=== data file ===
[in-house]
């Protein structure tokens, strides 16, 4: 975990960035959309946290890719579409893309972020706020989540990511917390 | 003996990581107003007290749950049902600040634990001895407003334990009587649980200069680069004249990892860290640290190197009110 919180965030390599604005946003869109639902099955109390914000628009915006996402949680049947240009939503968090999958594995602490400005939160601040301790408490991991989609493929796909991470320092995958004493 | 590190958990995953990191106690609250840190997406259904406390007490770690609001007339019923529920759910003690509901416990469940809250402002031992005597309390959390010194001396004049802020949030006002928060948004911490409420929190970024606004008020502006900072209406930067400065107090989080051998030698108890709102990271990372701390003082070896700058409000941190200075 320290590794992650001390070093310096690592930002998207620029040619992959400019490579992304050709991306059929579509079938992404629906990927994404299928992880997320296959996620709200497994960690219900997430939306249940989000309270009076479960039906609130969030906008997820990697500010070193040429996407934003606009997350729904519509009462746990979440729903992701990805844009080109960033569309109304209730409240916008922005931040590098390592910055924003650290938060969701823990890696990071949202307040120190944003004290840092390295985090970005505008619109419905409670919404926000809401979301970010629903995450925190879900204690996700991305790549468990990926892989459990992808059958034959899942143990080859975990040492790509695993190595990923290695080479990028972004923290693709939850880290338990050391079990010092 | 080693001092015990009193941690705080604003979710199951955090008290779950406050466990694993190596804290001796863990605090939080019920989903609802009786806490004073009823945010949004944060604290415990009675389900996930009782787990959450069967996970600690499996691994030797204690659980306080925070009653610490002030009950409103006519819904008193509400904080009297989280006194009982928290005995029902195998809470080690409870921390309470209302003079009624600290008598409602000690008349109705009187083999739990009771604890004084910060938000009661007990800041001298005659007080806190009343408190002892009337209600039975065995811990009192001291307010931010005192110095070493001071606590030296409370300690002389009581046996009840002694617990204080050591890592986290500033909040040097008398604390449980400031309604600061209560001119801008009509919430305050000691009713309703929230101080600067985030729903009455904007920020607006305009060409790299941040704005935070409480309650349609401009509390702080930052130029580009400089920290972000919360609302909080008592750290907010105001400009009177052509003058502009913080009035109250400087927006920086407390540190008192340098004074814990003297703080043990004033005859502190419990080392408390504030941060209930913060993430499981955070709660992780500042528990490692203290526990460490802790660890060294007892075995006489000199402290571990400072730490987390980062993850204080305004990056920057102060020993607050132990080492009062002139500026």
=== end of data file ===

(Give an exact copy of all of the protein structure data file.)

[in-house]
């Protein structure tokens, strides 16, 4: 975990960035959309946290890719579409893309972020706020989540990511917390 | 003996990581107003007290749950049902600040634990001895407003334990009587649980200069680069004249990892860290640290190197009110 919180965030390599604005946003869109639902099955109390914000628009915006996402949680049947240009939503968090999958594995602490400005939160601040301790408490991991989609493929796909991470320092995958004493 | 590190958990995953990191106690609250840190997406259904406390007490770690609001007339019923529920759910003690509901416990469940809250402002031992005597309390959390010194001396004049802020949030006002928060948004911490409420929190970024606004008020502006900072209406930067400065107090989080051998030698108890709102990271990372701390003082070896700058409000941190200075 320290590794992650001390070093310096690592930002998207620029040619992959400019490579992304050709991306059929579509079938992404629906990927994404299928992880997320296959996620709200497994960690219900997430939306249940989000309270009076479960039906609130969030906008997820990697500010070193040429996407934003606009997350729904519509009462746990979440729903992701990805844009080109960033569309109304209730409240916008922005931040590098390592910055924003650290938060969701823990890696990071949202307040120190944003004290840092390295985090970005505008619109419905409670919404926000809401979301970010629903995450925190879900204690996700991305790549468990990926892989459990992808059958034959899942143990080859975990040492790509695993190595990923290695080479990028972004923290693709939850880290338990050391079990010092 | 080693001092015990009193941690705080604003979710199951955090008290779950406050466990694993190596804290001796863990605090939080019920989903609802009786806490004073009823945010949004944060604290415990009675389900996930009782787990959450069967996970600690499996691994030797204690659980306080925070009653610490002030009950409103006519819904008193509400904080009297989280006194009982928290005995029902195998809470080690409870921390309470209302003079009624600290008598409602000690008349109705009187083999739990009771604890004084910060938000009661007990800041001298005659007080806190009343408190002892009337209600039975065995811990009192001291307010931010005192110095070493001071606590030296409370300690002389009581046996009840002694617990204080050591890592986290500033909040040097008398604390449980400031309604600061209560001119801008009509919430305050000691009713309703929230101080600067985030729903009455904007920020607006305009060409790299941040704005935070409480309650349609401009509390702080930052130029580009400089920290972000919360609302909080008592750290907010105001400009009177052509003058502009913080009035109250400087927006920086407390540190008192340098004074814990003297703080043990004033005859502190419990080392408390504030941060209930913060993430499981955070709660992780500042528990490692203290526990460490802790660890060294007892075995006489000199402290571990400072730490987390980062993850204080305004990056920057102060020993607050132990080492009062002139500026």